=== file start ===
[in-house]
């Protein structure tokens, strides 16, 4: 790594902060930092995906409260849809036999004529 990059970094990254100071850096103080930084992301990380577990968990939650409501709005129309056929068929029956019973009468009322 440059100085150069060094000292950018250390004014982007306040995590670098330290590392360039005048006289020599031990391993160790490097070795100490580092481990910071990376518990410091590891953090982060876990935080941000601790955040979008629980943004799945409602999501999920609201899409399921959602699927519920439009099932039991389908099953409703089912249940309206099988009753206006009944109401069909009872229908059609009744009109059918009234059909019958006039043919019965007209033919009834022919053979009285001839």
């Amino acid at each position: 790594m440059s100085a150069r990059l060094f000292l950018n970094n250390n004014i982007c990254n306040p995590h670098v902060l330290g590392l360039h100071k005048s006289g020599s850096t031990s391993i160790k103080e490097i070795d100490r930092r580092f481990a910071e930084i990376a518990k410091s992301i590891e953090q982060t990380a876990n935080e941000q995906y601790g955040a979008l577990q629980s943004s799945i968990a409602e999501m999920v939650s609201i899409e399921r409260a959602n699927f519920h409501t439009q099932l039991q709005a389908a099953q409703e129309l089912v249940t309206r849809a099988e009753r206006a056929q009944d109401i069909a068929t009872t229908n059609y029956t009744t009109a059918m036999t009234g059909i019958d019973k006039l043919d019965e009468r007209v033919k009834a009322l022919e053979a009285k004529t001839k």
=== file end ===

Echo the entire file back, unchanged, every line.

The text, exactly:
[in-house]
């Protein structure tokens, strides 16, 4: 790594902060930092995906409260849809036999004529 990059970094990254100071850096103080930084992301990380577990968990939650409501709005129309056929068929029956019973009468009322 440059100085150069060094000292950018250390004014982007306040995590670098330290590392360039005048006289020599031990391993160790490097070795100490580092481990910071990376518990410091590891953090982060876990935080941000601790955040979008629980943004799945409602999501999920609201899409399921959602699927519920439009099932039991389908099953409703089912249940309206099988009753206006009944109401069909009872229908059609009744009109059918009234059909019958006039043919019965007209033919009834022919053979009285001839």
């Amino acid at each position: 790594m440059s100085a150069r990059l060094f000292l950018n970094n250390n004014i982007c990254n306040p995590h670098v902060l330290g590392l360039h100071k005048s006289g020599s850096t031990s391993i160790k103080e490097i070795d100490r930092r580092f481990a910071e930084i990376a518990k410091s992301i590891e953090q982060t990380a876990n935080e941000q995906y601790g955040a979008l577990q629980s943004s799945i968990a409602e999501m999920v939650s609201i899409e399921r409260a959602n699927f519920h409501t439009q099932l039991q709005a389908a099953q409703e129309l089912v249940t309206r849809a099988e009753r206006a056929q009944d109401i069909a068929t009872t229908n059609y029956t009744t009109a059918m036999t009234g059909i019958d019973k006039l043919d019965e009468r007209v033919k009834a009322l022919e053979a009285k004529t001839k």